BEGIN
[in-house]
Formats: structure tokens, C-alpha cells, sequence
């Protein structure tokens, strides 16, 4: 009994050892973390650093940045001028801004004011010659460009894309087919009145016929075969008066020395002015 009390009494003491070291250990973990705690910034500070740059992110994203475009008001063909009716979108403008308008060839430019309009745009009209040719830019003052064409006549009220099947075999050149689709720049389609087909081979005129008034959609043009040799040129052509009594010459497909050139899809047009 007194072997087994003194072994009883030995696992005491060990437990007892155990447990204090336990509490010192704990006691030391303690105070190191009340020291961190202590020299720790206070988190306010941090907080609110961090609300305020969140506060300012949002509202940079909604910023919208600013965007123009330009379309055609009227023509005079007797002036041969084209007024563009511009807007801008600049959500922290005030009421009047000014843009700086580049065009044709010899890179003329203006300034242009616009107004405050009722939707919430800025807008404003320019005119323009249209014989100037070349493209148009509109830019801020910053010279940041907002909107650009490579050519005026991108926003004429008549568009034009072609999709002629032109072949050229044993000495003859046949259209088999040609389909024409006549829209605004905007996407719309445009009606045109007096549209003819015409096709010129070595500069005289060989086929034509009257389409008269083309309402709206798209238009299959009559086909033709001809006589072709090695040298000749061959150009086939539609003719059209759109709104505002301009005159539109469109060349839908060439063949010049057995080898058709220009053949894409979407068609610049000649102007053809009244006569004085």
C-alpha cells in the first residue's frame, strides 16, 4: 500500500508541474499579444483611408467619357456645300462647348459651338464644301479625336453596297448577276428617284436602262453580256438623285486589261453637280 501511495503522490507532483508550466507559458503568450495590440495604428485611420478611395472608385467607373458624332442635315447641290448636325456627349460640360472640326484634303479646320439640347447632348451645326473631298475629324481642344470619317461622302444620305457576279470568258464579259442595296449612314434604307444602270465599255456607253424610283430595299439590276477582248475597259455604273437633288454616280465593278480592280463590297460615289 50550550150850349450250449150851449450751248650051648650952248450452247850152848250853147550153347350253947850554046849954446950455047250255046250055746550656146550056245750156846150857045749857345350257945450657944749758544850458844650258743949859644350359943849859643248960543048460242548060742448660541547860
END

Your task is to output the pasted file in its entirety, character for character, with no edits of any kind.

[in-house]
Formats: structure tokens, C-alpha cells, sequence
């Protein structure tokens, strides 16, 4: 009994050892973390650093940045001028801004004011010659460009894309087919009145016929075969008066020395002015 009390009494003491070291250990973990705690910034500070740059992110994203475009008001063909009716979108403008308008060839430019309009745009009209040719830019003052064409006549009220099947075999050149689709720049389609087909081979005129008034959609043009040799040129052509009594010459497909050139899809047009 007194072997087994003194072994009883030995696992005491060990437990007892155990447990204090336990509490010192704990006691030391303690105070190191009340020291961190202590020299720790206070988190306010941090907080609110961090609300305020969140506060300012949002509202940079909604910023919208600013965007123009330009379309055609009227023509005079007797002036041969084209007024563009511009807007801008600049959500922290005030009421009047000014843009700086580049065009044709010899890179003329203006300034242009616009107004405050009722939707919430800025807008404003320019005119323009249209014989100037070349493209148009509109830019801020910053010279940041907002909107650009490579050519005026991108926003004429008549568009034009072609999709002629032109072949050229044993000495003859046949259209088999040609389909024409006549829209605004905007996407719309445009009606045109007096549209003819015409096709010129070595500069005289060989086929034509009257389409008269083309309402709206798209238009299959009559086909033709001809006589072709090695040298000749061959150009086939539609003719059209759109709104505002301009005159539109469109060349839908060439063949010049057995080898058709220009053949894409979407068609610049000649102007053809009244006569004085």
C-alpha cells in the first residue's frame, strides 16, 4: 500500500508541474499579444483611408467619357456645300462647348459651338464644301479625336453596297448577276428617284436602262453580256438623285486589261453637280 501511495503522490507532483508550466507559458503568450495590440495604428485611420478611395472608385467607373458624332442635315447641290448636325456627349460640360472640326484634303479646320439640347447632348451645326473631298475629324481642344470619317461622302444620305457576279470568258464579259442595296449612314434604307444602270465599255456607253424610283430595299439590276477582248475597259455604273437633288454616280465593278480592280463590297460615289 50550550150850349450250449150851449450751248650051648650952248450452247850152848250853147550153347350253947850554046849954446950455047250255046250055746550656146550056245750156846150857045749857345350257945450657944749758544850458844650258743949859644350359943849859643248960543048460242548060742448660541547860